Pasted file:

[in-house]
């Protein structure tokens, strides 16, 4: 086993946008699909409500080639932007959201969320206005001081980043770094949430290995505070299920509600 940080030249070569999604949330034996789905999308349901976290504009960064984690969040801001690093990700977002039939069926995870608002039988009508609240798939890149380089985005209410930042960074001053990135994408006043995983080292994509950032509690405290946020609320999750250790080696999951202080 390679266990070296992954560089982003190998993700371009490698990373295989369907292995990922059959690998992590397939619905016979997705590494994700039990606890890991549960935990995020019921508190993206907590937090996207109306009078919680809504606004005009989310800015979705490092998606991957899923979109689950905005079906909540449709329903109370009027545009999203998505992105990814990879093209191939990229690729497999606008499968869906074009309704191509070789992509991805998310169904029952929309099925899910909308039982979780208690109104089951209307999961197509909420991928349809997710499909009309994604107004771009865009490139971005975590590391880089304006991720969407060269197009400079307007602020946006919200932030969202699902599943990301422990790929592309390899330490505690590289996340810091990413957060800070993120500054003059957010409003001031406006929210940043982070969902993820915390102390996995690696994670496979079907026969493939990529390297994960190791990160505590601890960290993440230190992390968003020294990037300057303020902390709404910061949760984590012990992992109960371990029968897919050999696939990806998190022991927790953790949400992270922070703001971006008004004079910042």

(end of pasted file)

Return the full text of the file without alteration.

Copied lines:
[in-house]
């Protein structure tokens, strides 16, 4: 086993946008699909409500080639932007959201969320206005001081980043770094949430290995505070299920509600 940080030249070569999604949330034996789905999308349901976290504009960064984690969040801001690093990700977002039939069926995870608002039988009508609240798939890149380089985005209410930042960074001053990135994408006043995983080292994509950032509690405290946020609320999750250790080696999951202080 390679266990070296992954560089982003190998993700371009490698990373295989369907292995990922059959690998992590397939619905016979997705590494994700039990606890890991549960935990995020019921508190993206907590937090996207109306009078919680809504606004005009989310800015979705490092998606991957899923979109689950905005079906909540449709329903109370009027545009999203998505992105990814990879093209191939990229690729497999606008499968869906074009309704191509070789992509991805998310169904029952929309099925899910909308039982979780208690109104089951209307999961197509909420991928349809997710499909009309994604107004771009865009490139971005975590590391880089304006991720969407060269197009400079307007602020946006919200932030969202699902599943990301422990790929592309390899330490505690590289996340810091990413957060800070993120500054003059957010409003001031406006929210940043982070969902993820915390102390996995690696994670496979079907026969493939990529390297994960190791990160505590601890960290993440230190992390968003020294990037300057303020902390709404910061949760984590012990992992109960371990029968897919050999696939990806998190022991927790953790949400992270922070703001971006008004004079910042």